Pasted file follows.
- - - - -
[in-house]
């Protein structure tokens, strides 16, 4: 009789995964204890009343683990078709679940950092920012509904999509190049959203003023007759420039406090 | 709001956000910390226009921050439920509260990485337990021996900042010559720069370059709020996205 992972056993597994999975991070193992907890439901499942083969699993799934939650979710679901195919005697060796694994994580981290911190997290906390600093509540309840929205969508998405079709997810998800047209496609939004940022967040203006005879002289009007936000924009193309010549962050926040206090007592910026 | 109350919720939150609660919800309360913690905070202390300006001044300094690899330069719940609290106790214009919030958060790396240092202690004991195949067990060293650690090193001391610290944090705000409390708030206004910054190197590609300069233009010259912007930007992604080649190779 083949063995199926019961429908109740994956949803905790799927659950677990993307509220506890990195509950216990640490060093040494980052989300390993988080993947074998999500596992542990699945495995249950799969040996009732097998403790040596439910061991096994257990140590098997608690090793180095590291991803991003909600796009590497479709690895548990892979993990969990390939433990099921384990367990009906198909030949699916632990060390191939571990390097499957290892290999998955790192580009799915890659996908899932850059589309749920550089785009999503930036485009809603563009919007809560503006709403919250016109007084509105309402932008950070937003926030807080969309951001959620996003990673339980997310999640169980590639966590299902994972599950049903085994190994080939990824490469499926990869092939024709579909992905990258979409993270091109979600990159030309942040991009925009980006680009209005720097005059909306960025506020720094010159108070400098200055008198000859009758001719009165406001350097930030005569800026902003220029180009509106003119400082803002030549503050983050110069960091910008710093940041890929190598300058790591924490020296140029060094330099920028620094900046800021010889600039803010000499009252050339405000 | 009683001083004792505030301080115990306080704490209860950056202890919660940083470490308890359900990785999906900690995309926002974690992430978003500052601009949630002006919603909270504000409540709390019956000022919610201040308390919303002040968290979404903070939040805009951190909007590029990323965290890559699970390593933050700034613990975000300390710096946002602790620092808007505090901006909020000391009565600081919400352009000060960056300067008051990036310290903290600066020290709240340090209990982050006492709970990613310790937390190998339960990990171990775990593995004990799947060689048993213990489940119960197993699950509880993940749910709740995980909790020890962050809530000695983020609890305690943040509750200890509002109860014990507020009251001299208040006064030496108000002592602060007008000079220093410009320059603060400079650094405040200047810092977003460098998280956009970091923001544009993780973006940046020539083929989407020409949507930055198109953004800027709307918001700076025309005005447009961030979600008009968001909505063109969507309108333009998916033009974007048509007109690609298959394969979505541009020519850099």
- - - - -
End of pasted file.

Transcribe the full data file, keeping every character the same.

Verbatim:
[in-house]
């Protein structure tokens, strides 16, 4: 009789995964204890009343683990078709679940950092920012509904999509190049959203003023007759420039406090 | 709001956000910390226009921050439920509260990485337990021996900042010559720069370059709020996205 992972056993597994999975991070193992907890439901499942083969699993799934939650979710679901195919005697060796694994994580981290911190997290906390600093509540309840929205969508998405079709997810998800047209496609939004940022967040203006005879002289009007936000924009193309010549962050926040206090007592910026 | 109350919720939150609660919800309360913690905070202390300006001044300094690899330069719940609290106790214009919030958060790396240092202690004991195949067990060293650690090193001391610290944090705000409390708030206004910054190197590609300069233009010259912007930007992604080649190779 083949063995199926019961429908109740994956949803905790799927659950677990993307509220506890990195509950216990640490060093040494980052989300390993988080993947074998999500596992542990699945495995249950799969040996009732097998403790040596439910061991096994257990140590098997608690090793180095590291991803991003909600796009590497479709690895548990892979993990969990390939433990099921384990367990009906198909030949699916632990060390191939571990390097499957290892290999998955790192580009799915890659996908899932850059589309749920550089785009999503930036485009809603563009919007809560503006709403919250016109007084509105309402932008950070937003926030807080969309951001959620996003990673339980997310999640169980590639966590299902994972599950049903085994190994080939990824490469499926990869092939024709579909992905990258979409993270091109979600990159030309942040991009925009980006680009209005720097005059909306960025506020720094010159108070400098200055008198000859009758001719009165406001350097930030005569800026902003220029180009509106003119400082803002030549503050983050110069960091910008710093940041890929190598300058790591924490020296140029060094330099920028620094900046800021010889600039803010000499009252050339405000 | 009683001083004792505030301080115990306080704490209860950056202890919660940083470490308890359900990785999906900690995309926002974690992430978003500052601009949630002006919603909270504000409540709390019956000022919610201040308390919303002040968290979404903070939040805009951190909007590029990323965290890559699970390593933050700034613990975000300390710096946002602790620092808007505090901006909020000391009565600081919400352009000060960056300067008051990036310290903290600066020290709240340090209990982050006492709970990613310790937390190998339960990990171990775990593995004990799947060689048993213990489940119960197993699950509880993940749910709740995980909790020890962050809530000695983020609890305690943040509750200890509002109860014990507020009251001299208040006064030496108000002592602060007008000079220093410009320059603060400079650094405040200047810092977003460098998280956009970091923001544009993780973006940046020539083929989407020409949507930055198109953004800027709307918001700076025309005005447009961030979600008009968001909505063109969507309108333009998916033009974007048509007109690609298959394969979505541009020519850099």